Tom: Be nice and hire nice people – that really helps, and long term will stand you in good stead! If you are nice all the time, when you must do tough or ‘nasty’ things people will understand the context in which they come from. Also shared experiences are important and the things which allow us to get to know each other as people. Could be social events, client pitches, an activity off site – anything where you can get to know someone beyond their role and tasks within the business. Use these shared experiences as much as possible to flatten your organisation, so that you don’t allow the functional groups in the business (for example the developers or the designers) to simply cluster together and reinforce their groups. Deliberately break them up so they can cross pollenate understanding and knowledge with each other. The way in which you cultivate these shared experiences is a key angle!
Pete: Showing a bit of vulnerability and encouraging leadership to talk about things we don’t know or the things that aren’t in our control resonates well with people because its relatable. One of the things that I am proud of is that you go to anyone working at Foolproof and they will say that it is a very safe environment to talk about concerns or worries with anyone in the company, including myself and Tom. We’ve invested heavily in a HR functionality and part of that is looking after the mental health and well being of staff. Openness and authenticity are important values to have within organisations.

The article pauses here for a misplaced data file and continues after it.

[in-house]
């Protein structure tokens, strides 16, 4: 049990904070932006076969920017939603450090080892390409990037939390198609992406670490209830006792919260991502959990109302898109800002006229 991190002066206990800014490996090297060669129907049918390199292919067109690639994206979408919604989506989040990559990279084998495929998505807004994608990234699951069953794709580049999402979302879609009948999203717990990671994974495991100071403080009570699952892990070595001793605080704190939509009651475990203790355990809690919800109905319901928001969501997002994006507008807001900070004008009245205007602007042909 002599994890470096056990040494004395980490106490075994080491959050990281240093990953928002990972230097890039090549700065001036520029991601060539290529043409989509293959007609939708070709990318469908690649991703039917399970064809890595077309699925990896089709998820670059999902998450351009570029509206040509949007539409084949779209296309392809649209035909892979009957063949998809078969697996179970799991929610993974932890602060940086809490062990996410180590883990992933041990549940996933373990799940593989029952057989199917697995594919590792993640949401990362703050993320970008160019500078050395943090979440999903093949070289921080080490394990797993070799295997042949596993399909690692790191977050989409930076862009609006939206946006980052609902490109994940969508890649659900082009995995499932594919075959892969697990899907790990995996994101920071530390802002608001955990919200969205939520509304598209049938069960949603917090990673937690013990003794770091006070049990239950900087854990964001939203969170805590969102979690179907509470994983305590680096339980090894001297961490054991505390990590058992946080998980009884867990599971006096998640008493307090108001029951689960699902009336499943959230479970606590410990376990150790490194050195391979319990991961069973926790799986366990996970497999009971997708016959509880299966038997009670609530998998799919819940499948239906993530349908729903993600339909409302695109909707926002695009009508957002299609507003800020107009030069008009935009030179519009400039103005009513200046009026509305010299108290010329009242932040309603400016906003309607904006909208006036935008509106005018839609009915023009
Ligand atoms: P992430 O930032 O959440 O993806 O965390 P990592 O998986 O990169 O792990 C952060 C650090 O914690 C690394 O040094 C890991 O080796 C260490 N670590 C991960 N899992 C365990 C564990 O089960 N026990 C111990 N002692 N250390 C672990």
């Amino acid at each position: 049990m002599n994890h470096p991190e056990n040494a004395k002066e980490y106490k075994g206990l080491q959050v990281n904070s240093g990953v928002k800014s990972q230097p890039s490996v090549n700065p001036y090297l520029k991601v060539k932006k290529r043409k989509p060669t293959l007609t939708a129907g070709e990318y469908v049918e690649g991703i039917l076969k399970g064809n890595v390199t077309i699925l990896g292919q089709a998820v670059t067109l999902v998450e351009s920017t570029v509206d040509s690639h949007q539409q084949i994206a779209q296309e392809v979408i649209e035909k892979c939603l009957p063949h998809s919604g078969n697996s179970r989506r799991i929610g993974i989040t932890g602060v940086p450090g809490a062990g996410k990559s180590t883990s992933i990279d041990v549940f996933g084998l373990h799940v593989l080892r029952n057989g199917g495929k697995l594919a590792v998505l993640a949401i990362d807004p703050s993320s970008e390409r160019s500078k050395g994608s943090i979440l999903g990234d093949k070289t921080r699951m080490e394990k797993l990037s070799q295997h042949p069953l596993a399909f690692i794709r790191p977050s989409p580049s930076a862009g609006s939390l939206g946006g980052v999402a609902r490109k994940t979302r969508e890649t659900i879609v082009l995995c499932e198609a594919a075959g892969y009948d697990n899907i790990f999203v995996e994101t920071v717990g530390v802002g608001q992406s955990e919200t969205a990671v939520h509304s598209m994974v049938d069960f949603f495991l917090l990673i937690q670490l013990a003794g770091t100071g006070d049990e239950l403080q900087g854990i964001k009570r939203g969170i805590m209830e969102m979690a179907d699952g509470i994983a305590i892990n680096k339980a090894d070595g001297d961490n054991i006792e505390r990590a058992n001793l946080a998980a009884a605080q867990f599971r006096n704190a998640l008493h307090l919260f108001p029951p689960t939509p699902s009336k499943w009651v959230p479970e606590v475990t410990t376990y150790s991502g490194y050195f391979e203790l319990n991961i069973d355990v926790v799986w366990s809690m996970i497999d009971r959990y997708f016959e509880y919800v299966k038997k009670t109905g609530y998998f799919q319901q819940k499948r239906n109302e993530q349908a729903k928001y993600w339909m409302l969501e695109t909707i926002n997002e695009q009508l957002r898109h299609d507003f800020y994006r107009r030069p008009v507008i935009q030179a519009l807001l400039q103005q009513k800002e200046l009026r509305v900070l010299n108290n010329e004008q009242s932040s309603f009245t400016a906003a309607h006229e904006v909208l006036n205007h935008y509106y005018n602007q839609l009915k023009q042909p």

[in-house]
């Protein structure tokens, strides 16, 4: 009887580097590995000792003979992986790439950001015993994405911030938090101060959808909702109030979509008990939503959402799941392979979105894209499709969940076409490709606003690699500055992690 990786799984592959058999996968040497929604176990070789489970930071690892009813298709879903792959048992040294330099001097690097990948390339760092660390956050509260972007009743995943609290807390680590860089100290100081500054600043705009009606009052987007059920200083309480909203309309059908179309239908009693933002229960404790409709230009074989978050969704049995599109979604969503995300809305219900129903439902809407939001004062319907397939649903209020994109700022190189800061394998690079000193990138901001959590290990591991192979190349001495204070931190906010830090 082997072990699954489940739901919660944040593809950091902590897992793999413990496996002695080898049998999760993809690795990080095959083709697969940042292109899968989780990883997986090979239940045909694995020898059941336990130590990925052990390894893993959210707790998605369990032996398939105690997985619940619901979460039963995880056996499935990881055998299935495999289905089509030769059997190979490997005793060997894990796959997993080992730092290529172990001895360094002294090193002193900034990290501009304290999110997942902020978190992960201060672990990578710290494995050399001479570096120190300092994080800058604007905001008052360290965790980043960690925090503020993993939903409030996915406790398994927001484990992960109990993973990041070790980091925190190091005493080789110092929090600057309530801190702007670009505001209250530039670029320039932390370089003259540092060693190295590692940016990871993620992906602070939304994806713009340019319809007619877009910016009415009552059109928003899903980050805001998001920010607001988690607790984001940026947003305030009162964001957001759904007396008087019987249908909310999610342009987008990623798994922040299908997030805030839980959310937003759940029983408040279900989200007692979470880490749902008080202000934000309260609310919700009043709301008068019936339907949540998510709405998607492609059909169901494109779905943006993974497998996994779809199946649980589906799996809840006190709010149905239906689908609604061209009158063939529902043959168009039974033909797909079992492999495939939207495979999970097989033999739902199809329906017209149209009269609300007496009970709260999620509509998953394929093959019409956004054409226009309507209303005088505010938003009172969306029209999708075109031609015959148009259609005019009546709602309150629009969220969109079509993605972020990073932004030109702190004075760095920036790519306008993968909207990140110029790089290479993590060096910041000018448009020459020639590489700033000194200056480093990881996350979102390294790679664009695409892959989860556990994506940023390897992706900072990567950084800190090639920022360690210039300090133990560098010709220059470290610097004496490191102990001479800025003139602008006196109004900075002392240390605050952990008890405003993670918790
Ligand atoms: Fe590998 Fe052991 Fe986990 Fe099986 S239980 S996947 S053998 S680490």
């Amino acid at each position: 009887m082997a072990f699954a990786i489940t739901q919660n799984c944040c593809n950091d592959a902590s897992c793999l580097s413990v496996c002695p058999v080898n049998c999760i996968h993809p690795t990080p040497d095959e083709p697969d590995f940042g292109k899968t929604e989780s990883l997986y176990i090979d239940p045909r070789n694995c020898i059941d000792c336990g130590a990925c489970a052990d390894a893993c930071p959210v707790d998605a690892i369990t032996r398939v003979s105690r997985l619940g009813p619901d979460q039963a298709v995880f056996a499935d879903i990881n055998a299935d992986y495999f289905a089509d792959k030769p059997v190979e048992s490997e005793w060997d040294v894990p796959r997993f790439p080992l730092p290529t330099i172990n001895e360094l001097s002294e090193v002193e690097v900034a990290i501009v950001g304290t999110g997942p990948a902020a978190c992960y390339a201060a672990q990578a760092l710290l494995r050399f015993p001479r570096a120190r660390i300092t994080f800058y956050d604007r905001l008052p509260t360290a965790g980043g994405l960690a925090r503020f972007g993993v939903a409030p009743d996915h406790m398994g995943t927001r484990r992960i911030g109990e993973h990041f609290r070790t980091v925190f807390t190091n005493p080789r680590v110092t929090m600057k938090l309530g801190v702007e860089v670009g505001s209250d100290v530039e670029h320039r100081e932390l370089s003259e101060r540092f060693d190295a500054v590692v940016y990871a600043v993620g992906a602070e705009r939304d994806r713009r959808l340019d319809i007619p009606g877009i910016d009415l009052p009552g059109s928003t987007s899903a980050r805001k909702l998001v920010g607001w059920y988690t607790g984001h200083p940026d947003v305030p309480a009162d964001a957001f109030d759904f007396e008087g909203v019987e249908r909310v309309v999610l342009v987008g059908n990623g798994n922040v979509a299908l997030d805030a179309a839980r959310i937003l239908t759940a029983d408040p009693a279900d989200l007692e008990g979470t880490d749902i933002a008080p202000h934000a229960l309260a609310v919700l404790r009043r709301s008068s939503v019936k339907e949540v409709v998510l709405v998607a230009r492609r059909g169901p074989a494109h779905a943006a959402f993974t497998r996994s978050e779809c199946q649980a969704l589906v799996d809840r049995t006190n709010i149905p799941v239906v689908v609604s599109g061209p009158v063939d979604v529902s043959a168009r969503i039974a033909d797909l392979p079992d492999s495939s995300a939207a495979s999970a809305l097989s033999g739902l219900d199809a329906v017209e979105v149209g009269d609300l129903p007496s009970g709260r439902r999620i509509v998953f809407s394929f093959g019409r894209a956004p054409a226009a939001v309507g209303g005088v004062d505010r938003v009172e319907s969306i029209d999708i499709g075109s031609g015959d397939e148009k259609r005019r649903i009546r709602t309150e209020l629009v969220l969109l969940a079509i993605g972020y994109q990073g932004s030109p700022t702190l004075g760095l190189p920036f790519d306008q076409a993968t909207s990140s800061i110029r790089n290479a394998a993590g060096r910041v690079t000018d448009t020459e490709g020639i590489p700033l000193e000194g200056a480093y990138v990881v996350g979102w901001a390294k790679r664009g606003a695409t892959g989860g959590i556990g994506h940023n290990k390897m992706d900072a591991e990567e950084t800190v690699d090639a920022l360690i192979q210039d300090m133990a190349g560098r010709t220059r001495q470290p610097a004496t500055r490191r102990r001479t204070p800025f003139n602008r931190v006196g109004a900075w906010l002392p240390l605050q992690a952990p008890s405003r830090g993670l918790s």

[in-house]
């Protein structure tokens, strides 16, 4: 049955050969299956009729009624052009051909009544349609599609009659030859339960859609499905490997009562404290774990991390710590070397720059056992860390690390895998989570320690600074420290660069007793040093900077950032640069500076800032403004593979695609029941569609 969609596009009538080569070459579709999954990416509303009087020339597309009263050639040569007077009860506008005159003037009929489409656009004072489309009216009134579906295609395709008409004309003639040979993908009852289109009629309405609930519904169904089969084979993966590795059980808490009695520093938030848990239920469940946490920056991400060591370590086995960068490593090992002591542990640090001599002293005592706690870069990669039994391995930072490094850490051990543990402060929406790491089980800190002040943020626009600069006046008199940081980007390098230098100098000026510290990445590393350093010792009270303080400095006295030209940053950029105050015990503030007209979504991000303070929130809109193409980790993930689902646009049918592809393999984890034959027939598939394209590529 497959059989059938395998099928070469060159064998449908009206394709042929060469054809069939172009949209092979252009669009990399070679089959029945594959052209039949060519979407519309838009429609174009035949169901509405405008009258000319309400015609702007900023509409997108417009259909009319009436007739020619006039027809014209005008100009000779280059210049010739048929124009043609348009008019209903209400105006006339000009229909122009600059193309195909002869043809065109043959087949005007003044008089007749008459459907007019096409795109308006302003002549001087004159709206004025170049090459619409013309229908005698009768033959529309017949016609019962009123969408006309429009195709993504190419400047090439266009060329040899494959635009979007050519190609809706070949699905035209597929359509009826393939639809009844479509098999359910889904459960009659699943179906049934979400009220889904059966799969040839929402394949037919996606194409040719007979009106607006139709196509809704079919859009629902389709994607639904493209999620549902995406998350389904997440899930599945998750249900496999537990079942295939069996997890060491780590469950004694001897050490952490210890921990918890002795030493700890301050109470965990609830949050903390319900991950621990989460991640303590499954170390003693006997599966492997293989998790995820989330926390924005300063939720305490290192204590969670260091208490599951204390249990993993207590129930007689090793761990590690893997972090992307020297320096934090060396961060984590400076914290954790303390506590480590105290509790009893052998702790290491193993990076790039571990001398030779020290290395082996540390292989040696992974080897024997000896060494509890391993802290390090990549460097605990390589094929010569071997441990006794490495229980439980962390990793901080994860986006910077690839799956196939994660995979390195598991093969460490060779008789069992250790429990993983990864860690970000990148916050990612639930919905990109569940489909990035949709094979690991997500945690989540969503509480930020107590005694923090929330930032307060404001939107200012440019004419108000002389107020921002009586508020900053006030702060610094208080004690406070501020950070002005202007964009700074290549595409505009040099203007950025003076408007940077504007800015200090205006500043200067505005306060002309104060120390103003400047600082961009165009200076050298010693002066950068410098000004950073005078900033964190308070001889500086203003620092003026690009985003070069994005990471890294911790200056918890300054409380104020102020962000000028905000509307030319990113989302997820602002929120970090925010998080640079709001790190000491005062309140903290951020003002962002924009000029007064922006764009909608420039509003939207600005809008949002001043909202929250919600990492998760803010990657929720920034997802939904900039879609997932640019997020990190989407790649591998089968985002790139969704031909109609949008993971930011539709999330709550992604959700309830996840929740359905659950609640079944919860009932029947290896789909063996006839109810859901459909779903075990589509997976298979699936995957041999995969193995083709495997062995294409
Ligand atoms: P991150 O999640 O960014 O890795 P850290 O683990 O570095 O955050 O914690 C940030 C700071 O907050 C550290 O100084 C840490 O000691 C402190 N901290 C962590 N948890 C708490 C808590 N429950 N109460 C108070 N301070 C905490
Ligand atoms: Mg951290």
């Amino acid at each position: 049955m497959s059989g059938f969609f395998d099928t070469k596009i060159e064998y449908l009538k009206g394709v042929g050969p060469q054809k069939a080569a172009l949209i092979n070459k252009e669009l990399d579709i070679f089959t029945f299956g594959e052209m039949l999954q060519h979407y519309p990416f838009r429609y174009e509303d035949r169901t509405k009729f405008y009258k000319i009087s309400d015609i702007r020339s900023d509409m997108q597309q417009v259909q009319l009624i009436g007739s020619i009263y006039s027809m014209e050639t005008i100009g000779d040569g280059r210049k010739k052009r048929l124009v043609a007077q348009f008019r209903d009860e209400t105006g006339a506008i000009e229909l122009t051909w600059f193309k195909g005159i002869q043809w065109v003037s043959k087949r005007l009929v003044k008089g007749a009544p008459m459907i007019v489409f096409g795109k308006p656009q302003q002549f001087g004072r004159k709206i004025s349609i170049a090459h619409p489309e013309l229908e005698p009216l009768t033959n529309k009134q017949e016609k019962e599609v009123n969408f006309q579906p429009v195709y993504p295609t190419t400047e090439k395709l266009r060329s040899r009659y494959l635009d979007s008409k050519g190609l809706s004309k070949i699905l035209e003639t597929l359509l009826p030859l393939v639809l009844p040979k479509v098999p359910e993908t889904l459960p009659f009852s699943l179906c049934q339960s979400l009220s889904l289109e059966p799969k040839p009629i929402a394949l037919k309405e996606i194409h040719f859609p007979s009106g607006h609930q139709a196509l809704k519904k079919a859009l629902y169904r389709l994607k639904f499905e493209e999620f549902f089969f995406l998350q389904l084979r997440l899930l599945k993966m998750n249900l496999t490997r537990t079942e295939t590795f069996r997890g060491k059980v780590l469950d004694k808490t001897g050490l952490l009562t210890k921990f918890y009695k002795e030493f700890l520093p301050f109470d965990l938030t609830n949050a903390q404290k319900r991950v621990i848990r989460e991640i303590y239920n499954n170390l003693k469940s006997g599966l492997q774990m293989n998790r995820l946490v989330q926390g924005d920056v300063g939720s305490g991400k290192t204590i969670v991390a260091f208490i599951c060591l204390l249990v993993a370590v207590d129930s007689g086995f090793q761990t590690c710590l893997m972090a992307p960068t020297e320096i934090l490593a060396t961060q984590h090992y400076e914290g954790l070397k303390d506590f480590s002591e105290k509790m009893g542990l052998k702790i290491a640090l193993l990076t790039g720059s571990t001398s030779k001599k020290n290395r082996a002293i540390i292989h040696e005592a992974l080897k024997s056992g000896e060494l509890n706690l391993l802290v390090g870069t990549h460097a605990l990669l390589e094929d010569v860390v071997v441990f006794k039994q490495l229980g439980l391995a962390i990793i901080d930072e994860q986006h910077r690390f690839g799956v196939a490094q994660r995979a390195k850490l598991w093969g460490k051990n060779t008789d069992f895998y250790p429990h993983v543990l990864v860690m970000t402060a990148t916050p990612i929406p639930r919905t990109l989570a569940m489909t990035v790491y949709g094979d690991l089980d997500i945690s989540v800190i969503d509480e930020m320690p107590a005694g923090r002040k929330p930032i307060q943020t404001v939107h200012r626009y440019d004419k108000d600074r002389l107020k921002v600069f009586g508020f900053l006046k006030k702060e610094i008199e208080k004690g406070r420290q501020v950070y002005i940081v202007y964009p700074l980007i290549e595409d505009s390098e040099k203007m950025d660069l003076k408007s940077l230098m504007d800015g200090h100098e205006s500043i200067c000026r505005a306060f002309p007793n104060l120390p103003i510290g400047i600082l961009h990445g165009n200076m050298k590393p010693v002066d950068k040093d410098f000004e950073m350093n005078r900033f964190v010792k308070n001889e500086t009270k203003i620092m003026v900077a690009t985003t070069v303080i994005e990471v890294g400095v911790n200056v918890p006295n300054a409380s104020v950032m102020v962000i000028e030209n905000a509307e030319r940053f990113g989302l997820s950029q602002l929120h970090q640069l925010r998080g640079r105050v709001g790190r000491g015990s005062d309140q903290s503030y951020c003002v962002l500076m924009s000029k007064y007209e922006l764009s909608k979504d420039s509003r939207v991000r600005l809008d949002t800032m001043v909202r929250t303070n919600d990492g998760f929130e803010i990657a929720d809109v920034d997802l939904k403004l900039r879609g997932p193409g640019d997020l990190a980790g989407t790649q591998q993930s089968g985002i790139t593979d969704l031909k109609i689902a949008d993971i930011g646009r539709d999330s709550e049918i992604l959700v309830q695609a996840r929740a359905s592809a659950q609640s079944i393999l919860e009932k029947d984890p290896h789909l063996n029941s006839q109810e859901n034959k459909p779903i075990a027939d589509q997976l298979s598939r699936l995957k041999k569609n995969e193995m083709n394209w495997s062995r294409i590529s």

James: I completely agree. I’ve met several people who work at Foolproof and each of them have been extremely genuine in saying it is a great place to work. It’s the same with Indigo Swan. When the Swans are out and about and get asked ‘is it really like that?’ they reply absolutely! Authenticity is a vital part of our business.
Pete: Be ready to move quickly and reengage with your strategic agenda as soon as possible when business returns – don’t leave it too long. There have been a number of occasions where we have been able to act quickly and even change the nature of the business which has given us a fantastic opportunity to present ourselves differently to clients with an expanded proposition. We are going through a period of change so take advantage of it.
Tom: Hang in there, figure out what is happening and try to communicate that honestly and openly to the people around you. This includes your family, friends and clients – just share as much as you can. Once you get through it, reflect on the things that did and didn’t work and then act, implement new routines. Find new habits and rituals, leave behind the things that didn’t work so well for you.
Meg Greenacre, Head Chef at Erpingham House also joined us for the event and did a live recipe demonstration of an avocado, black bean and mixed veg quesadillas. Find the recipe here.